Tough-talking NDP leader says people fed up with Liberal ‘betrayal and lies’
Ontario NDP Leader Andrea Horwath came out swinging at Liberal Leader Kathleen Wynne during Monday’s election debate in Thunder Bay — calling the Liberal government corrupt — before the pair addressed the economic needs of northern communities.
Horwath’s sharp tone came in her opening statement of the debate on northern issues, a one-on-one with Wynne in the absence of Progressive Conservative Leader Tim Hudak, who said a scheduling conflict kept him from taking part.
Wynne stayed focus on questions about northern communities, asked by local mayors, on what can be done about high energy costs, how to provide skilled workers for the mining sector, how First Nations can reap economic benefits from mining, and how long will it take to have infrastructure in place to mine the massive Ring of Fire region.
Both Horwath and Wynne promised to spend $1 billion on an all-season transportation corridor to the Ring of Fire. “It’s a national project at least as important as the oilsands in Alberta,” Wynne said during the event in a Thunder Bay hotel ballroom.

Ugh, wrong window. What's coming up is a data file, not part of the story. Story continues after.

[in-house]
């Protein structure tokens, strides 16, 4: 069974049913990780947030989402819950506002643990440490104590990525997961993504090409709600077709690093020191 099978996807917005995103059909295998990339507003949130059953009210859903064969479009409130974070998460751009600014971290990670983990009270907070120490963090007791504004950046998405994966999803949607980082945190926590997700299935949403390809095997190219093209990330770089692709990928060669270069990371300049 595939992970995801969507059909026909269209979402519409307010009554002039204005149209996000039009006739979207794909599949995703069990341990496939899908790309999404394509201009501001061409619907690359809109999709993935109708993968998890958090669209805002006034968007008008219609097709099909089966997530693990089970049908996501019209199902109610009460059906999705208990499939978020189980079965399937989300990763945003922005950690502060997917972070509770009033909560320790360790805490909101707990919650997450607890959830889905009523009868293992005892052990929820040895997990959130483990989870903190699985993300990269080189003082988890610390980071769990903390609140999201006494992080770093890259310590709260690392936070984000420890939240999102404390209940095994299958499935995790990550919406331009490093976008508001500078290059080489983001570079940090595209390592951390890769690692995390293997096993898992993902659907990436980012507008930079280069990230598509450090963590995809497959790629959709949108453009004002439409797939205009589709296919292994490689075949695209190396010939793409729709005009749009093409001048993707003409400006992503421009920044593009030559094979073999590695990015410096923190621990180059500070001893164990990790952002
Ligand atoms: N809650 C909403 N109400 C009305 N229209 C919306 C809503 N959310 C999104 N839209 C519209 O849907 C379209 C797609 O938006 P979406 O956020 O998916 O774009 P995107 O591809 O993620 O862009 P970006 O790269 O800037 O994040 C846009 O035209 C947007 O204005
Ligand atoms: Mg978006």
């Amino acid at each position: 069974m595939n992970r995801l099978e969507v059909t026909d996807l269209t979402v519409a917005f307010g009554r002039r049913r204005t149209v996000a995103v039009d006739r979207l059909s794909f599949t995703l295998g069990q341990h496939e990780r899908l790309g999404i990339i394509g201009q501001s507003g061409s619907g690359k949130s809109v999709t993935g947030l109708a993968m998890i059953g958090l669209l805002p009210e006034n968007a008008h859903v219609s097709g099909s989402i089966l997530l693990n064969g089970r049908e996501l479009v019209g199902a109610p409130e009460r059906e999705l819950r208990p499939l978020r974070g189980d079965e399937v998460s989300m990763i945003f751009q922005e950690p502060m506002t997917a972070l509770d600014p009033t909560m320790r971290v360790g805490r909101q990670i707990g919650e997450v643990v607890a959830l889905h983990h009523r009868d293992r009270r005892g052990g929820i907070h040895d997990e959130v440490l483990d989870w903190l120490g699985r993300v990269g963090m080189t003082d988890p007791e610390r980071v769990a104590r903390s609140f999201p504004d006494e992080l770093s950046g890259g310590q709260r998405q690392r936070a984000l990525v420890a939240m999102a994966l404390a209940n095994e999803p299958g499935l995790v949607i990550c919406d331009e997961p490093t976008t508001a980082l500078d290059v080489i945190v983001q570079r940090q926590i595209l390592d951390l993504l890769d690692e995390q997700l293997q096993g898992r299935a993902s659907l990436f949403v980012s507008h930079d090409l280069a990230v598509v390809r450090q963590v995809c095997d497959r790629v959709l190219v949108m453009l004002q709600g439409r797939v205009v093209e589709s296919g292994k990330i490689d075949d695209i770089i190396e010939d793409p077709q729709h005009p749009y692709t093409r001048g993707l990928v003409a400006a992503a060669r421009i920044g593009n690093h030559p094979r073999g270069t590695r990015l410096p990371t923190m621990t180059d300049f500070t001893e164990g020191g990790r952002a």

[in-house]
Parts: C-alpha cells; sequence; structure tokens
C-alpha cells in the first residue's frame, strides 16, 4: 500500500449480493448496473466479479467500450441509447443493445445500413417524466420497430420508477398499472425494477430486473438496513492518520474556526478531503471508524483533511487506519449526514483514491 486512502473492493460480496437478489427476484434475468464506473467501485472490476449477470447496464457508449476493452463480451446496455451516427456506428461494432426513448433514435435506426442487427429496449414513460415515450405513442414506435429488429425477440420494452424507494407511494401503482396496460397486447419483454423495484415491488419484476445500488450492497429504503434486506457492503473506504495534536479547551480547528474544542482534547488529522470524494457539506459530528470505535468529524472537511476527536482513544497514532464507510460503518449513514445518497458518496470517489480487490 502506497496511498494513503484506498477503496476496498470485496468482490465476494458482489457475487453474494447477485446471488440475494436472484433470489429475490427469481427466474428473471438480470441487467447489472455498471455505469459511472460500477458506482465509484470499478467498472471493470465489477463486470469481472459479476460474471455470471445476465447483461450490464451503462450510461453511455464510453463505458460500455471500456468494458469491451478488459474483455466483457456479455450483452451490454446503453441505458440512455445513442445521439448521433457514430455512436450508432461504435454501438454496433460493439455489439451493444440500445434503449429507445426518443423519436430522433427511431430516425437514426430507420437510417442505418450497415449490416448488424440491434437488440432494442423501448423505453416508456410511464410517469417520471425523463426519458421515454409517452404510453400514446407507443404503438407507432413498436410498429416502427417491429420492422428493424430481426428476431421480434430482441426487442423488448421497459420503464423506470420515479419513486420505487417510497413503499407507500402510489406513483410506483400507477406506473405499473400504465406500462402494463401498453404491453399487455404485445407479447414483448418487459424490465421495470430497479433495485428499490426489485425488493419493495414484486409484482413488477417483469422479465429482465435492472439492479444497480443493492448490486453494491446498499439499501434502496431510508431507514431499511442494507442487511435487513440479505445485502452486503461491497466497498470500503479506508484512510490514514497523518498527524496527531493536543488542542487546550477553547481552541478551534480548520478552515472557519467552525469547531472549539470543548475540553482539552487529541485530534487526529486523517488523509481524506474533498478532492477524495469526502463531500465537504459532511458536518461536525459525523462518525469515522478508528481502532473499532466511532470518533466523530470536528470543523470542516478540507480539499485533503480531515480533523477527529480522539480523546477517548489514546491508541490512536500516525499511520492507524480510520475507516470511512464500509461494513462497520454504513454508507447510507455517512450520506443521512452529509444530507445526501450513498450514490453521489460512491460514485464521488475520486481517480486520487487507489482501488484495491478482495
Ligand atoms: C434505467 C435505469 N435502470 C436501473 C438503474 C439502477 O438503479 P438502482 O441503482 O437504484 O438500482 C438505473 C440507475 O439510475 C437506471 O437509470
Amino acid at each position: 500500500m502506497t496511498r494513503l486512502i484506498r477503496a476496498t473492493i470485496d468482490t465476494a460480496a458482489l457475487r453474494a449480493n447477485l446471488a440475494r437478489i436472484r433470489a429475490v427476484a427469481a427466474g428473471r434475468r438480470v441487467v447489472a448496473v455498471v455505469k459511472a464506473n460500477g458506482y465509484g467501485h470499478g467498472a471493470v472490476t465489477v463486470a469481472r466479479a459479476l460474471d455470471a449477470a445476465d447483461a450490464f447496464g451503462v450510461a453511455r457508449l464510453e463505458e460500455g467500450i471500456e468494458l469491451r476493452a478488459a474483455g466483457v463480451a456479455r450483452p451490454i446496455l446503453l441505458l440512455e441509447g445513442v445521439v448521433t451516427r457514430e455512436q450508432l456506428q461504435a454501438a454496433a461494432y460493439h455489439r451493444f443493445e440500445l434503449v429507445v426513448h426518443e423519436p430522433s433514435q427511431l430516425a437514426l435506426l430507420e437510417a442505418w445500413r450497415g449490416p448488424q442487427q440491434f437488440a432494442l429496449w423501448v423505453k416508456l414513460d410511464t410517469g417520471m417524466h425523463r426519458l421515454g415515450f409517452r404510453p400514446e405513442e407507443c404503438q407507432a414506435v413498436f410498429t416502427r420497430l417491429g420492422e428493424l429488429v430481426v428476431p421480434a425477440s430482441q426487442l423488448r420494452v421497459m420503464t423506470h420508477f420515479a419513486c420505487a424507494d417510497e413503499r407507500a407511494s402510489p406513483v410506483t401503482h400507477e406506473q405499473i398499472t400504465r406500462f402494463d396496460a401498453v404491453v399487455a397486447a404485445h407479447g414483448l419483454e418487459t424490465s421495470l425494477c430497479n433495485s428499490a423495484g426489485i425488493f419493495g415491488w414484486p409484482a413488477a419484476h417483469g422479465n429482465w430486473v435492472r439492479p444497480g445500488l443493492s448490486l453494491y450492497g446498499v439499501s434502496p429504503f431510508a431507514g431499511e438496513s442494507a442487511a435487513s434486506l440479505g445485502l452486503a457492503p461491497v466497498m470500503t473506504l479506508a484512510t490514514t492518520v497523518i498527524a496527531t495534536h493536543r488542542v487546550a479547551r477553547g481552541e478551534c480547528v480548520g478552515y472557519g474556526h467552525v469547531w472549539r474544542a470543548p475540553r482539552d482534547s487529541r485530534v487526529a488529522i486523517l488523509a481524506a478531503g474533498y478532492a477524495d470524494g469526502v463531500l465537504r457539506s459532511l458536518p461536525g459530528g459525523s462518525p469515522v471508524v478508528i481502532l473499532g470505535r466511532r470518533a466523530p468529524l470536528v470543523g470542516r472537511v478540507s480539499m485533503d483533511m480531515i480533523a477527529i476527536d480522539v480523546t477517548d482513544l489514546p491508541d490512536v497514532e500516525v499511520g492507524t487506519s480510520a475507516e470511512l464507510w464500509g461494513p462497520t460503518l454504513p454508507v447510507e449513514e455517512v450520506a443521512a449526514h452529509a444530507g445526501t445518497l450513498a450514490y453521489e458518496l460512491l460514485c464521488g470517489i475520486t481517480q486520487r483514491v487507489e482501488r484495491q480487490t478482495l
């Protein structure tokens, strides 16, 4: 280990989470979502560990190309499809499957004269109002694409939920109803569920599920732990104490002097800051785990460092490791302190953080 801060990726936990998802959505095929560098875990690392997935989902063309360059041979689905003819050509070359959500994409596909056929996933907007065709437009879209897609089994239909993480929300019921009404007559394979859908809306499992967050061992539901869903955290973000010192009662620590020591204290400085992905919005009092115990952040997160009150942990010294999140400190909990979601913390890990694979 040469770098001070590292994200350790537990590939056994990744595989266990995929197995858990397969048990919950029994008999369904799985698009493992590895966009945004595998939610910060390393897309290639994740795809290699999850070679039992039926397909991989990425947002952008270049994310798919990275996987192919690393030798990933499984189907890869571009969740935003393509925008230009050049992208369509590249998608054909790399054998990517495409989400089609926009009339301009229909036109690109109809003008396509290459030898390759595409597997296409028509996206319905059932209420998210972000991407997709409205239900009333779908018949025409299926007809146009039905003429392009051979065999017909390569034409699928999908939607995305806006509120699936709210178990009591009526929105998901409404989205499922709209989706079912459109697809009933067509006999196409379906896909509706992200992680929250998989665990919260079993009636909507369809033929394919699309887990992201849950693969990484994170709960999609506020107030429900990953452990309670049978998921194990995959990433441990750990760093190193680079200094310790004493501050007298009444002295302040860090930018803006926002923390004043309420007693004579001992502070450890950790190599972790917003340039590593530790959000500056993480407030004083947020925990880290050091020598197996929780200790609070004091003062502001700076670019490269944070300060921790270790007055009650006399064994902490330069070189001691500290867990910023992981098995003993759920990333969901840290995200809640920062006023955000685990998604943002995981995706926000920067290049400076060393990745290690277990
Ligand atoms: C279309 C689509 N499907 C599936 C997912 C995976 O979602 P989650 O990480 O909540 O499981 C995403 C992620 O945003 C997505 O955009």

Wynne has been promising to spend the money over 10 years to help build the much-needed transportation route to the remote area — roughly 500 kilometres northeast of Thunder Bay — even if the federal Conservatives don’t help out.
Horwath on Monday said an NDP government would spend at least the same amount. She said northern voters have “no confidence in the Liberals on development, because 5,500 jobs have been left on the table year after year.”
“If it takes more than $1 billion, we are committed to that,” Horwath added.
‘It’s a national project at least as important as the oilsands in Alberta’
– Liberal Leader Kathleen Wynne
The Liberal Party of Ontario issued a news release during the debate, scoffing at Horwath’s $1-billion pledge, saying the NDP campaign platform “specifically allocated zero dollars for the Ring of Fire.”
The New Democrats said the commitment was confirmed during a technical briefing on the party’s platform last Thursday.
Horwath promised “widespread discussion and consultations with First Nations communities” on helping them secure jobs and other economic benefits from the Ring of Fire.
Wynne, too, said several First Nations communities will be part of the discussion, “project by project.”
“It’s a $60-billion opportunity … and there are going to be a lot of spinoffs from the Ring of Fire,” she said.
All three major parties vying to form the next government in the June 12 election have made different promises to woo northern voters, including developing the massive chromite deposit.
Hudak has proposed bringing the federal government to the table along with private companies for the development.
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